I find Ardea cinerea fascinating. If you’ve ever watched one hunting you might understand why. This particular bird was finding food on the outskirts of Oxford.
On the other hand, their hunting skills are why the birds are persecuted in some areas. Another danger to them is the cutting of trees because they build their nests high up and they nest in colonies, so many birds are affected.
Dans la forêt à Oxford habit un dragon formidable. Il serpente à travers entre les arbres. Les blaireaus, les herissons et les mésanges bleues sont très jolis parce que ils ont un refuge.
Oxford is home to many traditions, and one of them is May Morning.
This is how you do it: get up at about 4am, try to put on your clothes the right way round and walk into the city centre. Don’t jump off Magdalen Bridge.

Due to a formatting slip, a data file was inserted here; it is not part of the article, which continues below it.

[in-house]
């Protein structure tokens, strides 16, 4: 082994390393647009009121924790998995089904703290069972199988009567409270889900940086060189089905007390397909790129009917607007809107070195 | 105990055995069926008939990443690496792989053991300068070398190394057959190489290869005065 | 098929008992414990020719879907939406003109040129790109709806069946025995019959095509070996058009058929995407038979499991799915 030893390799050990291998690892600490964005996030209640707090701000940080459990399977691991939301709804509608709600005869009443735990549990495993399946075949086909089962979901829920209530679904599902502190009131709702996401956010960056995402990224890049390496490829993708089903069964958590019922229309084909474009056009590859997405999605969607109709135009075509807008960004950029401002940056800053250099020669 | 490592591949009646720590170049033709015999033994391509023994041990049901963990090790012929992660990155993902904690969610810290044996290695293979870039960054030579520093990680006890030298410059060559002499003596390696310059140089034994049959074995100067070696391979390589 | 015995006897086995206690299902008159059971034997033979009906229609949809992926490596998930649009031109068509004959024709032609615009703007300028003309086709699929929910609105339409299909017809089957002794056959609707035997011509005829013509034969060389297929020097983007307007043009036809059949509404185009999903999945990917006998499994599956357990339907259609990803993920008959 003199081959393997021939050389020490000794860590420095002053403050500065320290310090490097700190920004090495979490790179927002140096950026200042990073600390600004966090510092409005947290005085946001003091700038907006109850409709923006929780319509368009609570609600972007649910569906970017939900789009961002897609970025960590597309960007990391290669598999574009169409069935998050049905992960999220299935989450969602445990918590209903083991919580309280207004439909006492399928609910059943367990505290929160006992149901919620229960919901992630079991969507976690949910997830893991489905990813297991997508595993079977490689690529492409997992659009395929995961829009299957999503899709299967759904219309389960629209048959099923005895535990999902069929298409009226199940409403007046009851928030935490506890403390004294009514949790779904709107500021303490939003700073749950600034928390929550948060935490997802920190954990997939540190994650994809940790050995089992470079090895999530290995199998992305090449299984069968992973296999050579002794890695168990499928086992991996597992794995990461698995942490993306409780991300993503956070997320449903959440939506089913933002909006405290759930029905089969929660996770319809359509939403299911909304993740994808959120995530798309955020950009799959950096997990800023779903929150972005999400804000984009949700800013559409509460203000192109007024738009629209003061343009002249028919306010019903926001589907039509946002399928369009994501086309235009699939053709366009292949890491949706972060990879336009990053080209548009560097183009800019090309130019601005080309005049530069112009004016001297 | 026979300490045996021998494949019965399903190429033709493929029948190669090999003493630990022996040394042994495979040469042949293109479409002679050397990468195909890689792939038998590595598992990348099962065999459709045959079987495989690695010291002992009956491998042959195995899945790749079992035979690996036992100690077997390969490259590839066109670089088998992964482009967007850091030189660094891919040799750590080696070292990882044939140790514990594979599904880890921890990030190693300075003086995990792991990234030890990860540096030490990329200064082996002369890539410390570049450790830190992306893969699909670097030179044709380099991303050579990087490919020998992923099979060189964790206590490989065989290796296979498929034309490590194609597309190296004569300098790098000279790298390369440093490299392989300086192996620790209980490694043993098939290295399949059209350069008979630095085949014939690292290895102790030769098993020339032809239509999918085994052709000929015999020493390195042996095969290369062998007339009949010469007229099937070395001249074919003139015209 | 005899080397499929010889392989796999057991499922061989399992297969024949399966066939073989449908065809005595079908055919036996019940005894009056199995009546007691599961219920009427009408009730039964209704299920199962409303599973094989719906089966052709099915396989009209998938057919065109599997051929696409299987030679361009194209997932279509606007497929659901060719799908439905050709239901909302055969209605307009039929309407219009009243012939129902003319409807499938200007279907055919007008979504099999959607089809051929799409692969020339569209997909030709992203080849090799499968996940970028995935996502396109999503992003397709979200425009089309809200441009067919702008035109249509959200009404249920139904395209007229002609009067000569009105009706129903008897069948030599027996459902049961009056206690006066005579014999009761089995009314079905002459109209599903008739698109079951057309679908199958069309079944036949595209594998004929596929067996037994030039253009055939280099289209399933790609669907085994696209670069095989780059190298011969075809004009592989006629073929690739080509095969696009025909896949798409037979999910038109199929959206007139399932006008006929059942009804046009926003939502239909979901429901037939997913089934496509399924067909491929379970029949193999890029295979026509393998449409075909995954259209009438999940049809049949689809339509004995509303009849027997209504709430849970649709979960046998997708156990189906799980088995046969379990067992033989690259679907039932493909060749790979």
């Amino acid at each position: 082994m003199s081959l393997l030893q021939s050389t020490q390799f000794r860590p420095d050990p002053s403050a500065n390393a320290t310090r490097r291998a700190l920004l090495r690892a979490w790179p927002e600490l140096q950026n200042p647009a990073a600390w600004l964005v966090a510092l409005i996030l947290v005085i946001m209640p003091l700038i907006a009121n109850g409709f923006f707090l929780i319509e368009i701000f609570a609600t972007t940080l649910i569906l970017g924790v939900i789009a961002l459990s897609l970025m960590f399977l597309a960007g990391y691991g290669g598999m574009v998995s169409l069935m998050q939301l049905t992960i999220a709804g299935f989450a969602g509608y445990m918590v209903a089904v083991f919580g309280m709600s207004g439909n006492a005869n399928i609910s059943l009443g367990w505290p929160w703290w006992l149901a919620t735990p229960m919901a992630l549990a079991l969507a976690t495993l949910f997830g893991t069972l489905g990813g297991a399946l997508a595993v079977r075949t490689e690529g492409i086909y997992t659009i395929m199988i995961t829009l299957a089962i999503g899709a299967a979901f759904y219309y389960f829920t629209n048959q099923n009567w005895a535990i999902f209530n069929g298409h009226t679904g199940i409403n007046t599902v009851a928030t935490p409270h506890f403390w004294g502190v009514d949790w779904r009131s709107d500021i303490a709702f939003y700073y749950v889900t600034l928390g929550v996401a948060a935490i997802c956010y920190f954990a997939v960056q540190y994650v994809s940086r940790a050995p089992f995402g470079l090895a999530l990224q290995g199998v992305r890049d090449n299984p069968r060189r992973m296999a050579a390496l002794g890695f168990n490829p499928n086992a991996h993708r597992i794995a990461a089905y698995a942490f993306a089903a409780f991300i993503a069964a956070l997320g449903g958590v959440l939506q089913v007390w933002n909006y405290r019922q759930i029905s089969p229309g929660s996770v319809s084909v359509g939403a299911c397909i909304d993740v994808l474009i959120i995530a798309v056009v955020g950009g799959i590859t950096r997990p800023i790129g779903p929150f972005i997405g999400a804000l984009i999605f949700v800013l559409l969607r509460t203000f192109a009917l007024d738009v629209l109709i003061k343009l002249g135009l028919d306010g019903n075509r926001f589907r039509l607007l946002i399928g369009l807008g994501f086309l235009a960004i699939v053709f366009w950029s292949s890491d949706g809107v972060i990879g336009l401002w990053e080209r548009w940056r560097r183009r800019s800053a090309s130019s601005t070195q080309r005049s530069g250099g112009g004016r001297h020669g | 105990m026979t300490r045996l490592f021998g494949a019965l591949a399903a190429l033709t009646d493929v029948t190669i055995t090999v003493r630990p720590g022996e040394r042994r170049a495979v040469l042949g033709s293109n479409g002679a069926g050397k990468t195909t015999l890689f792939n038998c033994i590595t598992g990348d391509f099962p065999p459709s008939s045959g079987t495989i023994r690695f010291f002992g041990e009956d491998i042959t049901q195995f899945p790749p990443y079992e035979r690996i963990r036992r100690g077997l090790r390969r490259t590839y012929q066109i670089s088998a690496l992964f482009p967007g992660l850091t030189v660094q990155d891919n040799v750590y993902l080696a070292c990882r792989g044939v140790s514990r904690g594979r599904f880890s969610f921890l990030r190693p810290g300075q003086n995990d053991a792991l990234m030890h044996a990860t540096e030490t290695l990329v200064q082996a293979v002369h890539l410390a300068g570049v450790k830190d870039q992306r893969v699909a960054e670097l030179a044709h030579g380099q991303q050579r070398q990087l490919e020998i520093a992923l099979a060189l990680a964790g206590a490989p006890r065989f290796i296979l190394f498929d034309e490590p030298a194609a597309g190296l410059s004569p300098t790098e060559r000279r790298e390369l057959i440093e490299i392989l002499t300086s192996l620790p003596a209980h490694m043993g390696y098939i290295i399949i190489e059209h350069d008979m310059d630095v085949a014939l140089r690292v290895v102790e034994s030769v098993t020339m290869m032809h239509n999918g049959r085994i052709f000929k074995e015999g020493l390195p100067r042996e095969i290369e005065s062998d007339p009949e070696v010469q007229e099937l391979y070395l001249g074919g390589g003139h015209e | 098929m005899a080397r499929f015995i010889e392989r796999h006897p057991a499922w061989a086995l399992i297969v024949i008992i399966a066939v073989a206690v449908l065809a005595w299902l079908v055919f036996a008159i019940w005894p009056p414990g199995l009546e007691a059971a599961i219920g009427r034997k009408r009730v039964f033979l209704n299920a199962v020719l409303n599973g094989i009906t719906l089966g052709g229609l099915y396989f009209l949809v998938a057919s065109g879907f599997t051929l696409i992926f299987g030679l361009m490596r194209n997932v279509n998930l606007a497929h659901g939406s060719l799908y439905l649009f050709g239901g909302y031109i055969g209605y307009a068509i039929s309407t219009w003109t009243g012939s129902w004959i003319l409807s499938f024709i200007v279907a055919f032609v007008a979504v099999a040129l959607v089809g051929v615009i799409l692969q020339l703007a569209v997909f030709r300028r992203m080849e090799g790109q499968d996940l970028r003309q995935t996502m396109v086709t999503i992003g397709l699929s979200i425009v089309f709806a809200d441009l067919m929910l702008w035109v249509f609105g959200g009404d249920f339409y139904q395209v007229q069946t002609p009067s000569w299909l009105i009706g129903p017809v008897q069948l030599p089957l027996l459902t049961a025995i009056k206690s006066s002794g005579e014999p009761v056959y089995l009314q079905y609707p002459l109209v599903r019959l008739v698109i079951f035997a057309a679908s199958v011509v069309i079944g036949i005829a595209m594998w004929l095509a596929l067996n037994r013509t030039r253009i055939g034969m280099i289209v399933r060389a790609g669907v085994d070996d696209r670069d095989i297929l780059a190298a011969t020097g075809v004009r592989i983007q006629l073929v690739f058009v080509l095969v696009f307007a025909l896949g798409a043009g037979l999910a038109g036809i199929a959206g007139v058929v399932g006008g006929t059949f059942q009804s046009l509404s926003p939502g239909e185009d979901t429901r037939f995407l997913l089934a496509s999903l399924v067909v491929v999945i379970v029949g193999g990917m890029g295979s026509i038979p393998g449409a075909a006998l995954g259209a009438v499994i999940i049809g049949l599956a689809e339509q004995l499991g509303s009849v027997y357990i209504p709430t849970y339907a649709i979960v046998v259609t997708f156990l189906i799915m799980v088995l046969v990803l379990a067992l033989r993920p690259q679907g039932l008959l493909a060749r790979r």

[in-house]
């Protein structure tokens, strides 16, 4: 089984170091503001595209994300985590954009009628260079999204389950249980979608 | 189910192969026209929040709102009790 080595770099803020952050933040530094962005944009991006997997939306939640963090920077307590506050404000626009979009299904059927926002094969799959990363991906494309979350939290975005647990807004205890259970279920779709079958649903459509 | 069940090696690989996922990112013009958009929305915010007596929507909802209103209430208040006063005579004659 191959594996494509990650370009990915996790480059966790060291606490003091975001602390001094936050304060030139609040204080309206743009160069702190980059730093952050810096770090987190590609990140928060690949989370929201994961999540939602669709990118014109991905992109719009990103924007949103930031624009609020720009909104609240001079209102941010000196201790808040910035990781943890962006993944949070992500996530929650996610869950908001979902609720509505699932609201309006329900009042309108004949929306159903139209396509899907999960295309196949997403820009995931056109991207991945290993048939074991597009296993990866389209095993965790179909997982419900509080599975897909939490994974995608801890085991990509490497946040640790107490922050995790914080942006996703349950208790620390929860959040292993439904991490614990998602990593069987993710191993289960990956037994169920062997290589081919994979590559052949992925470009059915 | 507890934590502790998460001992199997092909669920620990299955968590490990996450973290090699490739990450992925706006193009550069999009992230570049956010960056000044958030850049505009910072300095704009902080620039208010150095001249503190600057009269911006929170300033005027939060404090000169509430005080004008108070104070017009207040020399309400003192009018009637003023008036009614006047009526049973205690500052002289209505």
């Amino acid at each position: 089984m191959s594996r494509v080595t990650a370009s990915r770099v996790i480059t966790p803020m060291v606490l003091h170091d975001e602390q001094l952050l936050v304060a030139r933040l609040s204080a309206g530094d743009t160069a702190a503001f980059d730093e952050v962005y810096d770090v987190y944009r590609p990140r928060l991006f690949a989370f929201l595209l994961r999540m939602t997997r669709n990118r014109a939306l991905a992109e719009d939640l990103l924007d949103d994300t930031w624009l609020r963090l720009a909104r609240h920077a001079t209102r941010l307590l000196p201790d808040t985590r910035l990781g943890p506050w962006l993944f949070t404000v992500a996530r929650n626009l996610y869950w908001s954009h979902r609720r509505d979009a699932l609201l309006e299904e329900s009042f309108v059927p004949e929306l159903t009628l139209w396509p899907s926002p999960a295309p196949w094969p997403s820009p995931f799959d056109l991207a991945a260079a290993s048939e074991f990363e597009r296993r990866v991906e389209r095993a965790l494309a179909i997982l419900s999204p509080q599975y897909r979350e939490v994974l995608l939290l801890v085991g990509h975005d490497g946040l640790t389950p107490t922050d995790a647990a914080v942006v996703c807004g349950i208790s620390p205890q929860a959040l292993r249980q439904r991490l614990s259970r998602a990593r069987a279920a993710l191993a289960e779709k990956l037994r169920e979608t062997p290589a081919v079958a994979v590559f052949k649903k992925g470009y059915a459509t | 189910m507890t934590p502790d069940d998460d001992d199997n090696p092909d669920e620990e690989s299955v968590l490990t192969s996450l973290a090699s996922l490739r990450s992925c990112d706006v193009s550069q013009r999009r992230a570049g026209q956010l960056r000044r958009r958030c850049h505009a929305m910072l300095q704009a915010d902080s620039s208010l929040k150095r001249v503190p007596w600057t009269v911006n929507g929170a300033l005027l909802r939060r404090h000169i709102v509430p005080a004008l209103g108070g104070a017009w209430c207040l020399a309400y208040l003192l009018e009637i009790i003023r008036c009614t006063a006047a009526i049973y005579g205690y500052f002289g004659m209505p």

Stand in front of Magdalen Tower and admire the people who come from last night’s party and look more awake than you will feel for the whole day. Wait for crowds to assemble properly.
Wait patiently until 6am. Listen to Magdalen College Choir intoning the Hymnus Eucharisticus and madrigals, and the chiming of the tower bells. Applaud.
Follow the crowds on the High Street up to Radcliffe Camera. Leave a minute or two to ponder any signs you come across.
Divert your attention to May Morning get-ups ranging from leafy headgear to walking trees.
Upon arrival or along the way, take in any occurrences of Samba, pipers and Scottish dancers, rock music, English folk music or Morris dancing.
Finally, try to find a pub that’s only 105% full so you can have breakfast. Failing that, try and make your way home. Can’t guarantee that’s possible, though.